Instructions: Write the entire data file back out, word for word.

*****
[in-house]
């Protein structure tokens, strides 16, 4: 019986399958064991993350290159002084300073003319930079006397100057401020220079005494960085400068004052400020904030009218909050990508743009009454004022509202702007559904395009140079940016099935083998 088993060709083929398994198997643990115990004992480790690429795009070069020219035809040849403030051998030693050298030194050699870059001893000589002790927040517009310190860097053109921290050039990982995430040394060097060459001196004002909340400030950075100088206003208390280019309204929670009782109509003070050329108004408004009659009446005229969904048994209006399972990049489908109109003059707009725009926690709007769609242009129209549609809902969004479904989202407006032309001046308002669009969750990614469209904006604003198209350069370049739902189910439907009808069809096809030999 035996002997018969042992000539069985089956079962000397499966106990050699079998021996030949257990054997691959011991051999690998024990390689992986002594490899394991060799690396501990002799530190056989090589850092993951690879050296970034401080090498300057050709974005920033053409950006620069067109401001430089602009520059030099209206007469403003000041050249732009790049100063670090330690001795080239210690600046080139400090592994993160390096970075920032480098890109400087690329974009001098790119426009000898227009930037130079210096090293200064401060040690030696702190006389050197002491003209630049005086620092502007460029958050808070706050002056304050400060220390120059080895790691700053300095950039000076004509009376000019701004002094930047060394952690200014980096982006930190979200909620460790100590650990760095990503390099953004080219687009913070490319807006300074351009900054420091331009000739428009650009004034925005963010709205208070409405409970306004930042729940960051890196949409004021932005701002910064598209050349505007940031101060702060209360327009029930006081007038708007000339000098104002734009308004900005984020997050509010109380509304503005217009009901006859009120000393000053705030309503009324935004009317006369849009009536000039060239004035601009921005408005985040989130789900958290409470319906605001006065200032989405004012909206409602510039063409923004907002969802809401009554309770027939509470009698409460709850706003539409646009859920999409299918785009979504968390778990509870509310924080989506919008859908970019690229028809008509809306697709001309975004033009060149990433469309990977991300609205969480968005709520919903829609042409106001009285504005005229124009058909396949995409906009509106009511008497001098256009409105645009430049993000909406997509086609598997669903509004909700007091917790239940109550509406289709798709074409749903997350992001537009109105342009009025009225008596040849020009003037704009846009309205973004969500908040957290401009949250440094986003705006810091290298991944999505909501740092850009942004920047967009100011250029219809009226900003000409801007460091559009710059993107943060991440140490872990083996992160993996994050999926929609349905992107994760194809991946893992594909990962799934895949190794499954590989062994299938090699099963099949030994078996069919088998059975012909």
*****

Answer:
[in-house]
């Protein structure tokens, strides 16, 4: 019986399958064991993350290159002084300073003319930079006397100057401020220079005494960085400068004052400020904030009218909050990508743009009454004022509202702007559904395009140079940016099935083998 088993060709083929398994198997643990115990004992480790690429795009070069020219035809040849403030051998030693050298030194050699870059001893000589002790927040517009310190860097053109921290050039990982995430040394060097060459001196004002909340400030950075100088206003208390280019309204929670009782109509003070050329108004408004009659009446005229969904048994209006399972990049489908109109003059707009725009926690709007769609242009129209549609809902969004479904989202407006032309001046308002669009969750990614469209904006604003198209350069370049739902189910439907009808069809096809030999 035996002997018969042992000539069985089956079962000397499966106990050699079998021996030949257990054997691959011991051999690998024990390689992986002594490899394991060799690396501990002799530190056989090589850092993951690879050296970034401080090498300057050709974005920033053409950006620069067109401001430089602009520059030099209206007469403003000041050249732009790049100063670090330690001795080239210690600046080139400090592994993160390096970075920032480098890109400087690329974009001098790119426009000898227009930037130079210096090293200064401060040690030696702190006389050197002491003209630049005086620092502007460029958050808070706050002056304050400060220390120059080895790691700053300095950039000076004509009376000019701004002094930047060394952690200014980096982006930190979200909620460790100590650990760095990503390099953004080219687009913070490319807006300074351009900054420091331009000739428009650009004034925005963010709205208070409405409970306004930042729940960051890196949409004021932005701002910064598209050349505007940031101060702060209360327009029930006081007038708007000339000098104002734009308004900005984020997050509010109380509304503005217009009901006859009120000393000053705030309503009324935004009317006369849009009536000039060239004035601009921005408005985040989130789900958290409470319906605001006065200032989405004012909206409602510039063409923004907002969802809401009554309770027939509470009698409460709850706003539409646009859920999409299918785009979504968390778990509870509310924080989506919008859908970019690229028809008509809306697709001309975004033009060149990433469309990977991300609205969480968005709520919903829609042409106001009285504005005229124009058909396949995409906009509106009511008497001098256009409105645009430049993000909406997509086609598997669903509004909700007091917790239940109550509406289709798709074409749903997350992001537009109105342009009025009225008596040849020009003037704009846009309205973004969500908040957290401009949250440094986003705006810091290298991944999505909501740092850009942004920047967009100011250029219809009226900003000409801007460091559009710059993107943060991440140490872990083996992160993996994050999926929609349905992107994760194809991946893992594909990962799934895949190794499954590989062994299938090699099963099949030994078996069919088998059975012909």